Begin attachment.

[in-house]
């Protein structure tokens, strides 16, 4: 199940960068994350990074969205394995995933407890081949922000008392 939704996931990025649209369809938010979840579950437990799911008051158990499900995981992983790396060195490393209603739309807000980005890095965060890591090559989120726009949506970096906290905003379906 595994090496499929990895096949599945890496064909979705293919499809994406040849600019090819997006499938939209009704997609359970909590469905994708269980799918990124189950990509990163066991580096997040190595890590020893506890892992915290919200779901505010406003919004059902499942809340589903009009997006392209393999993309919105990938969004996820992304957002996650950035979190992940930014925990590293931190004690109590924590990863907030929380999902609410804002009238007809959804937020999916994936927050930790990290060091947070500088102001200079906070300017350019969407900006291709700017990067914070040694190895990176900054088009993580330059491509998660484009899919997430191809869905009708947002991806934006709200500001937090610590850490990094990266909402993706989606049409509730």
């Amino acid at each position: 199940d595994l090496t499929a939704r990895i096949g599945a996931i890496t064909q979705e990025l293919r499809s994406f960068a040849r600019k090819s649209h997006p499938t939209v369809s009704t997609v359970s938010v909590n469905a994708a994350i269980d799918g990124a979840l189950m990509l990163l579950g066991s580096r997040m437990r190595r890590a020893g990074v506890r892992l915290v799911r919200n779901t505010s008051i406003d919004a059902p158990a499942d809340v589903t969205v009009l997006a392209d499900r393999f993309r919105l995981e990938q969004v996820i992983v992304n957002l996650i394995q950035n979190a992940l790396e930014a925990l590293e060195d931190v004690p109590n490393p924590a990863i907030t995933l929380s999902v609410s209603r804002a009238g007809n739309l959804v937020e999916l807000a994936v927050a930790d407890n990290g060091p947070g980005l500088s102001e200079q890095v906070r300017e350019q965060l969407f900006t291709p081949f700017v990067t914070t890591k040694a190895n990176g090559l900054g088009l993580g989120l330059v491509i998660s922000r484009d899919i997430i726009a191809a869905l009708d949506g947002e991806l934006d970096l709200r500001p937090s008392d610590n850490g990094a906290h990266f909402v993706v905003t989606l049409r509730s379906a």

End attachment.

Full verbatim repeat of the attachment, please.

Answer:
[in-house]
């Protein structure tokens, strides 16, 4: 199940960068994350990074969205394995995933407890081949922000008392 939704996931990025649209369809938010979840579950437990799911008051158990499900995981992983790396060195490393209603739309807000980005890095965060890591090559989120726009949506970096906290905003379906 595994090496499929990895096949599945890496064909979705293919499809994406040849600019090819997006499938939209009704997609359970909590469905994708269980799918990124189950990509990163066991580096997040190595890590020893506890892992915290919200779901505010406003919004059902499942809340589903009009997006392209393999993309919105990938969004996820992304957002996650950035979190992940930014925990590293931190004690109590924590990863907030929380999902609410804002009238007809959804937020999916994936927050930790990290060091947070500088102001200079906070300017350019969407900006291709700017990067914070040694190895990176900054088009993580330059491509998660484009899919997430191809869905009708947002991806934006709200500001937090610590850490990094990266909402993706989606049409509730």
């Amino acid at each position: 199940d595994l090496t499929a939704r990895i096949g599945a996931i890496t064909q979705e990025l293919r499809s994406f960068a040849r600019k090819s649209h997006p499938t939209v369809s009704t997609v359970s938010v909590n469905a994708a994350i269980d799918g990124a979840l189950m990509l990163l579950g066991s580096r997040m437990r190595r890590a020893g990074v506890r892992l915290v799911r919200n779901t505010s008051i406003d919004a059902p158990a499942d809340v589903t969205v009009l997006a392209d499900r393999f993309r919105l995981e990938q969004v996820i992983v992304n957002l996650i394995q950035n979190a992940l790396e930014a925990l590293e060195d931190v004690p109590n490393p924590a990863i907030t995933l929380s999902v609410s209603r804002a009238g007809n739309l959804v937020e999916l807000a994936v927050a930790d407890n990290g060091p947070g980005l500088s102001e200079q890095v906070r300017e350019q965060l969407f900006t291709p081949f700017v990067t914070t890591k040694a190895n990176g090559l900054g088009l993580g989120l330059v491509i998660s922000r484009d899919i997430i726009a191809a869905l009708d949506g947002e991806l934006d970096l709200r500001p937090s008392d610590n850490g990094a906290h990266f909402v993706v905003t989606l049409r509730s379906a």